Life and Times of Michael K

Life and Times of Michael K Quotes and Analysis

Do I believe in helping people?

Narrator (K), 48

K meets different people on his way. Some of them are indifferent to the sufferings of others, but there are also those who are ready to help. A man who feeds him and allows him to spend a night under his roof simply says that he believes in helping people. “Do I believe in helping people?” K asks himself. It is not clear if he comes to a conclusion one way or another, which is an authorial choice by Coetzee to make us consider what our responsibilities to others are in the time of great social trauma.

No one is forgotten.

The Medical Officer, 136

The Medical Officer at the rehabilitation camp in Cape Town is extremely interested in K and his story. He tries to find out how to help him, but he is always discouraged with "Michaels'" reluctance to cooperate. It seems to K that the interest in him is misplaced, inappropriate, and confounding. The Medical Officer tries to explain to K that “no one is forgotten,” but Michael doesn’t believe it. The Officer’s phrase simply irritates Michael; at first, the reader may be inclined to applaud the Medical Officer for these meaningful words, but it does not take long before realizing that they ring hollow: K and others like him are forgotten. Even if their bodies endure, their souls are controlled. They are not who they once were under the state's control. K should most certainly be unwilling to "yield" to the Officer.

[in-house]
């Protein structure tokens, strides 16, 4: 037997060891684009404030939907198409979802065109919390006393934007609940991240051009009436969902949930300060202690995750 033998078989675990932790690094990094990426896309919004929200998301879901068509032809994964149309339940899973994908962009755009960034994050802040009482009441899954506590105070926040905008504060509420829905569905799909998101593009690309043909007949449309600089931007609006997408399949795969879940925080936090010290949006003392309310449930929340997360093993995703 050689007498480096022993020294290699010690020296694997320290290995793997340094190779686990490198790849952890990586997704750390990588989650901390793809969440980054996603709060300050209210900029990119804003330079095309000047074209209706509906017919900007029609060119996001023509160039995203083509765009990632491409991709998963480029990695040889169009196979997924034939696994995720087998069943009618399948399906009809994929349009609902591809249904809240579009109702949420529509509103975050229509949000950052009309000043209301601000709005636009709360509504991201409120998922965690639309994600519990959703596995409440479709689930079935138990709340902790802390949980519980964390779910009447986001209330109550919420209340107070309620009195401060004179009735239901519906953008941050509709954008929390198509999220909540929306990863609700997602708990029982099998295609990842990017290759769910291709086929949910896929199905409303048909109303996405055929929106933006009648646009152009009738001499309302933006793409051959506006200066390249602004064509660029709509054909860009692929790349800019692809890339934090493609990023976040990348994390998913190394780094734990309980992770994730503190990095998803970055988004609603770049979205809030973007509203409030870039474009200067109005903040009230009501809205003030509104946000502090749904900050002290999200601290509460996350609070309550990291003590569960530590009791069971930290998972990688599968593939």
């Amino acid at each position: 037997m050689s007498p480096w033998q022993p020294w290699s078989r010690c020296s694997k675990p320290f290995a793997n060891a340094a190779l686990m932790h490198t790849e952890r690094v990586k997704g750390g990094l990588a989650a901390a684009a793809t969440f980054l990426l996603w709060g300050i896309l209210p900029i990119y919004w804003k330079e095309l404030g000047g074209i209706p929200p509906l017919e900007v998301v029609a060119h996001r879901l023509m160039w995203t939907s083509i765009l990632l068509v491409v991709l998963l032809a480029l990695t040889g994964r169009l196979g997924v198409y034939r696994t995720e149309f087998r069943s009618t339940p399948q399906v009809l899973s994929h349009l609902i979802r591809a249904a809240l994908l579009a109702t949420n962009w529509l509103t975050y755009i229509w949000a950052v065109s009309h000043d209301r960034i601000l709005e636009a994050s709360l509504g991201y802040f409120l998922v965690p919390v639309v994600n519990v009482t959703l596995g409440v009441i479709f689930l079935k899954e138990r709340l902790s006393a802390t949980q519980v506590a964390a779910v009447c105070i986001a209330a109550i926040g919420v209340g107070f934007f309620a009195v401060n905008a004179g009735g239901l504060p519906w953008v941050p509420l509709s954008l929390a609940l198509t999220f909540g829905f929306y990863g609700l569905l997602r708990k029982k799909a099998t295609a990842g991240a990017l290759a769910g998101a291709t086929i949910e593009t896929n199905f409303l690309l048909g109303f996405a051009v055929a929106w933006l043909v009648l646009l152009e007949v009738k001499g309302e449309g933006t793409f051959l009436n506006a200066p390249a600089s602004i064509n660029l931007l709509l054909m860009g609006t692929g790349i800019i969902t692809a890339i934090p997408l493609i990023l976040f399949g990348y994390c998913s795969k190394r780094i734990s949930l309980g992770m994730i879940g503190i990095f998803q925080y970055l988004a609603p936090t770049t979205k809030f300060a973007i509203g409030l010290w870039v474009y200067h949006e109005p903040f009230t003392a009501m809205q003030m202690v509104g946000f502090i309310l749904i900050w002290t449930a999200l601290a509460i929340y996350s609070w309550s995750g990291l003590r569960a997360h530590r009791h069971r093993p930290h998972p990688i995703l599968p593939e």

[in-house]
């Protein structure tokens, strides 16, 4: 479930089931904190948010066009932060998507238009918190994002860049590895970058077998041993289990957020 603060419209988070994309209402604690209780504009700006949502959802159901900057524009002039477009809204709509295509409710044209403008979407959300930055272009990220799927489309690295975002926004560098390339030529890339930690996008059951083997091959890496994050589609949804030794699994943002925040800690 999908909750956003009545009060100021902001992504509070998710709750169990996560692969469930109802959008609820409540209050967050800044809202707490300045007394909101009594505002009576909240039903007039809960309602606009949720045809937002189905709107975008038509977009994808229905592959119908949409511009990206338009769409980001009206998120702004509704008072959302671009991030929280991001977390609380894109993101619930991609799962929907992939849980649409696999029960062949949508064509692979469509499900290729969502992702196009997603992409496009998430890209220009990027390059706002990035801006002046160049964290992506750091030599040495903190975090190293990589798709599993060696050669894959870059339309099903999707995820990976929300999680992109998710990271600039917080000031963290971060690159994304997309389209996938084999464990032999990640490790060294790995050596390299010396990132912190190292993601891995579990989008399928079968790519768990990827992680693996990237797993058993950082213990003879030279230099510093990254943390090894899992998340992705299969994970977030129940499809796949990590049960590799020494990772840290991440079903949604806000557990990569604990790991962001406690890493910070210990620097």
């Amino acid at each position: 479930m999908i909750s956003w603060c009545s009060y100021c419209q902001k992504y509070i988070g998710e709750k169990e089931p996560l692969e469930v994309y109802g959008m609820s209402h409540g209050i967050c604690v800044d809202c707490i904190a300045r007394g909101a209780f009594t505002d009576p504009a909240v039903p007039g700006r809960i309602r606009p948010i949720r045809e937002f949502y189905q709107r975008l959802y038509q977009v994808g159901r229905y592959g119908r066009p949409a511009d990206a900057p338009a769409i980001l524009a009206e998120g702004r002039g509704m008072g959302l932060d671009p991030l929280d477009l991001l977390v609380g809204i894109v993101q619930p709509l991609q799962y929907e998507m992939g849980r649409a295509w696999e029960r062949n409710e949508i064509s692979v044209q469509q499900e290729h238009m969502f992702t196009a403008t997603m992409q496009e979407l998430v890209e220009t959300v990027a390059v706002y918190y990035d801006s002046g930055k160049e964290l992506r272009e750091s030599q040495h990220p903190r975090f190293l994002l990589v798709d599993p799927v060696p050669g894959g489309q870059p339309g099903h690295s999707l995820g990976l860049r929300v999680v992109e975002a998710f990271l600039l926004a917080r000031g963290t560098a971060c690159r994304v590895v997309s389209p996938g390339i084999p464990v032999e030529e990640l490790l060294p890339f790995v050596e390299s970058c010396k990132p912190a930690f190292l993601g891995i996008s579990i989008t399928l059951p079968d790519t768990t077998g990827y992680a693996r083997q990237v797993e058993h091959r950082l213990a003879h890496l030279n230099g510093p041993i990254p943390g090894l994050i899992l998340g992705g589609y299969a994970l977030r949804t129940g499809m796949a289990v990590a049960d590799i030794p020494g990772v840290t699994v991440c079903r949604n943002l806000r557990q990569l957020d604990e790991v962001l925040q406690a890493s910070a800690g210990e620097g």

I must press through to the end, I must not relent.


"I can't go on!" K gasped to Robert...

Narrator (K), 53 and 87

In these two quotes from K, we glimpse allusions to the Beckian phrase from The Unnameable that so encapsulates the body and the spirit striving against the void of the modern age: "I can't go on, I'll go on." K is at his limits, whether it is trying to catch a goat so he does not die from starvation (first quote) or making it through a brutal day of physical labor (second quote). He will not give up and abandon himself to death, and the mere act of pressing forward—even by doing something as simple as eating—is a powerful statement.